Saturday, July 20, 2024

Chrism Mass Reflects the Unity Among Priests in the Diocese

On the anniversary of when Christ conferred His priesthood on His Apostles more than 2,000 years ago, priests and lay faithful of the Diocese gathered in St. Patrick Cathedral in Harrisburg for the annual Chrism Mass – celebrated by Bishop Timothy Senior and concelebrated by Bishop Ronald Gainer, Emeritus Bishop of Harrisburg, on March 25.

At this most sacred Holy Mass, the sacramental Oils of the Sick and the Catechumens and the Sacred Chrism are all blessed and consecrated by the Diocesan bishop. This Holy Week marks the first time for Bishop Senior, who breathed over the Sacred Chrism near the end of Mass, witnessed by the faithful filling the cathedral as late afternoon spring light bathed the sanctuary in a warm glow. The oils are sweetly fragrant and are tapped from Holy Land olive trees; each parish in the Diocese receives vessels of oils after the blessing.

The Chrism Mass is also the solemn occasion for the Renewal of Commitment to Priestly Service, in which priests, standing in unison in front of the bishop, renew the vows they made upon the day of their ordination.

In his homily, Bishop Senior addressed the faithful before speaking directly to his brother priests. “Your presence with us in such large numbers is inspiring,” he said. “And I am sure it is also an expression of your love for our priests and our unity in the Body of Christ and the blessings and graces that flow from the diversity of ministries and apostolates in our local Church.”

Turning towards the priests in the pews, Bishop Senior told them they imitate Jesus “in reaffirming our mission – our true identity in Jesus Christ, priests who have been anointed – consecrated for service; to once again lay down our lives for those to whom we have been sent.”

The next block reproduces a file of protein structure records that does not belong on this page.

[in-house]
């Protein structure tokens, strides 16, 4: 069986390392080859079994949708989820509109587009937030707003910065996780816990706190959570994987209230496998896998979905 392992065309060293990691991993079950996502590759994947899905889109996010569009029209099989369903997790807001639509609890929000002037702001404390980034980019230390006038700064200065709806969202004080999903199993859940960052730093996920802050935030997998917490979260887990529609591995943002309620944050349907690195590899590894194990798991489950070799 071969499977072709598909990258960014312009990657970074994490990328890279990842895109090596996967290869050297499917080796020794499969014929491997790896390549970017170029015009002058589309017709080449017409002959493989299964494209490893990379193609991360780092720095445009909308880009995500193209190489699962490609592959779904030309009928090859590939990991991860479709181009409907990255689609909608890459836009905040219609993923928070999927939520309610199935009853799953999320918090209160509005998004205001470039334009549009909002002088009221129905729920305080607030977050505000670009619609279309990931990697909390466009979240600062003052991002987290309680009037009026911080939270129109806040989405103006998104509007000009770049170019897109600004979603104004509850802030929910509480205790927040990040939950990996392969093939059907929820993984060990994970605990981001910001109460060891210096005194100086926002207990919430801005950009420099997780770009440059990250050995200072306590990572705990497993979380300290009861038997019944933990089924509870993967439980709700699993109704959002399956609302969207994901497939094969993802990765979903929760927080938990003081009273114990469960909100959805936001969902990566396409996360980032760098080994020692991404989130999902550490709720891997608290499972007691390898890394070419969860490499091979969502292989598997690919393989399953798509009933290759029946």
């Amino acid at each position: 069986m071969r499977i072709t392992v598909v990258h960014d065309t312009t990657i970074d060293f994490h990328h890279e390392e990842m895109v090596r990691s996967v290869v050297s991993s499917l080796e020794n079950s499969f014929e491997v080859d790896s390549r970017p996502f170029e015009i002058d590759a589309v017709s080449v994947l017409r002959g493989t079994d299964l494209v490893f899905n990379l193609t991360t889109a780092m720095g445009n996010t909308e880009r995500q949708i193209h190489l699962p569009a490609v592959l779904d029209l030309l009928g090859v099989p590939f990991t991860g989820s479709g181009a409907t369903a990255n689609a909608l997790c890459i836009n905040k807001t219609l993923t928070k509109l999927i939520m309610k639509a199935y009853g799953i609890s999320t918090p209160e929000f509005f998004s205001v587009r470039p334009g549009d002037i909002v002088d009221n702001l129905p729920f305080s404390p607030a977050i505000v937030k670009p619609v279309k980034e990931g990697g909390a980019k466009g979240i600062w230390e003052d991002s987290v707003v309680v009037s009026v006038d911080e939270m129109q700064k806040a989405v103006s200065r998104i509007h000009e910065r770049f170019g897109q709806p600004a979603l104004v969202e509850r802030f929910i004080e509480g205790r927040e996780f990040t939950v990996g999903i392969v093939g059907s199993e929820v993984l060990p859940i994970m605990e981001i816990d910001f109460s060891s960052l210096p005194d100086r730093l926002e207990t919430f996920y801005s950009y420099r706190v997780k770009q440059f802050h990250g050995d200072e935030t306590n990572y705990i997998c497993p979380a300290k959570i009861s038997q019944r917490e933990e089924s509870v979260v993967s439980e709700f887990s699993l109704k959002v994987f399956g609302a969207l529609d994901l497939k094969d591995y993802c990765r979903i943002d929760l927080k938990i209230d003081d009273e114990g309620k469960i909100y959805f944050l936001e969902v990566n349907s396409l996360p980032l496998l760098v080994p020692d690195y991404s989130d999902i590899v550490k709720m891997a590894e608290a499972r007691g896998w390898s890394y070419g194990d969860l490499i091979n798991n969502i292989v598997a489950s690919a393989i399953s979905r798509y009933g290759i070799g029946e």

“I want to call attention to you, the priests of the Diocese of Harrisburg,” the bishop said. “We are truly blessed with great priests. Daily, you selflessly lay down your lives in service of the people of God in ways that often go unrecognized and perhaps unappreciated, and known only to God.”

The Chrism Mass is also when transitional deacons to be ordained in May are called to Holy Orders; the bishop also called to Holy Orders the four men to be joyously ordained priests on June 1.

“We need to first receive the love and mercy of Jesus in the context of our friendship with Him if we are to be His living instruments for the good of the people…. We need the oil of gladness from Him so that we can then bring it to others in our ministry,” Bishop Senior said.

In closing his homily, Bishop Senior quoted from Pope Francis when he preached at his first Chrism Mass as the newly elected-pontiff during Holy Week in 2013:

“My dear brothers, the ointment is not intended just to make us fragrant, much less to be kept in a jar, for then it would become rancid and the heart bitter. A good priest can be recognized by the way his people are anointed – this is a clear proof.”

The Oil of the Catechumens strengthens candidates receiving the Sacraments of Initiation as they prepare to enter the Catholic Church at Easter. The Oil of the Sick provides the sick with a remedy for their illness so they may have the strength to bear their suffering and obtain the forgiveness of their sins. Sacred Chrism, mixed with fragrant balsam, is used in the Sacraments of Baptism and Confirmation as well as the anointing of priests and bishops during the Rite of Ordination. It is also used when a new church and altar are dedicated in the Diocese.

At the conclusion of the Mass, Bishop Senior recognized the priests of the Diocese celebrating a milestone ordination anniversary. The longest serving priest in the Diocese is Father Gerald Heintzelman, who this year celebrates 65 years as a priest, having been ordained in 1959 by Bishop George Leech.

(Photos by Jen Reed and Rachel Bryson, The Catholic Witness.)

By Chris Heisey, The Catholic Witness

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